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Dev Dyn. 2006 Jul;235(7):1794-808.

A mutation in the zebrafish Na,K-ATPase subunit atp1a1a.1 provides genetic evidence that the sodium potassium pump contributes to left-right asymmetry downstream or in parallel to nodal flow.

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Developmental Biology, Institute Biology 1, University of Freiburg, Freiburg, Germany.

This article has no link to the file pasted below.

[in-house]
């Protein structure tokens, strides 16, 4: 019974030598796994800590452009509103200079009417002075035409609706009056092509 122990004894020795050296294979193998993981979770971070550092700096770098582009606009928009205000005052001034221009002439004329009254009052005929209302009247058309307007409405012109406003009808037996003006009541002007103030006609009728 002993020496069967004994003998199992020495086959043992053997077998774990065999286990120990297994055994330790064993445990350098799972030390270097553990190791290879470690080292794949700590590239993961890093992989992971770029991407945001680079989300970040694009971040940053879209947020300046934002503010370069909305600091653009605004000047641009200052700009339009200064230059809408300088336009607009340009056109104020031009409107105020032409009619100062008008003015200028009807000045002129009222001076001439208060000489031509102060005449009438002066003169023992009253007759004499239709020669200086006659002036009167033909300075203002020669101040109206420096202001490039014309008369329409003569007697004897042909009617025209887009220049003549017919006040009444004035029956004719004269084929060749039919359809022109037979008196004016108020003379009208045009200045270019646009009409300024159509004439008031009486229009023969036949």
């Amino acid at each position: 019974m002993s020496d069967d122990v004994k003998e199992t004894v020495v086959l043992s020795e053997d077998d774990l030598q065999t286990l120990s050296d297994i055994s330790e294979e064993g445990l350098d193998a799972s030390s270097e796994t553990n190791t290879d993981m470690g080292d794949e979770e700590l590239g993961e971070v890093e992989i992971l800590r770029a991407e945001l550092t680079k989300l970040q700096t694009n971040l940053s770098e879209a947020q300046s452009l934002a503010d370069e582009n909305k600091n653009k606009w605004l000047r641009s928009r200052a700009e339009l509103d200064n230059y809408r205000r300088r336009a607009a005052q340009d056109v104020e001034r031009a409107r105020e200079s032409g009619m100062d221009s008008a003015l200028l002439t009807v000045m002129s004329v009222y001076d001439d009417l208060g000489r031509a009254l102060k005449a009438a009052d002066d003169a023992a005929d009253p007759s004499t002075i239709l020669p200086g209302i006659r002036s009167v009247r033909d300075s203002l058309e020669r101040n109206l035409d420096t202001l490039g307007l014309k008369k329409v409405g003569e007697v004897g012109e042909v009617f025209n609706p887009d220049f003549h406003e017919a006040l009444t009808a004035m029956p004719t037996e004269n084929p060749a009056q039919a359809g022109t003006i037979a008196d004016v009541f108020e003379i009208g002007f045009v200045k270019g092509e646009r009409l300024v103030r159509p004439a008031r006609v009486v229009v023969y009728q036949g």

While there is a good conceptual framework of dorsoventral and anterioposterior axes formation in most vertebrate groups, understanding of left-right axis initiation is fragmentary. Diverse mechanisms have been implied to contribute to the earliest steps of left-right asymmetry, including small molecule signals, gap junctional communication, membrane potential, and directional flow of extracellular liquid generated by monocilia in the node region. Here we demonstrate that a mutation in the zebrafish Na,K-ATPase subunit atp1a1a causes left-right defects including isomerism of internal organs at the anatomical level. The normally left-sided Nodal signal spaw as well as its inhibitor lefty are expressed bilaterally, while pitx2 may appear random or bilateral. Monocilia movement and fluid circulation in Kupffer's vesicle are normal in atp1a1a(m883) mutant embryos. Therefore, the Na,K-ATPase is required downstream or in parallel to monocilia function during initiation of left-right asymmetry in zebrafish.

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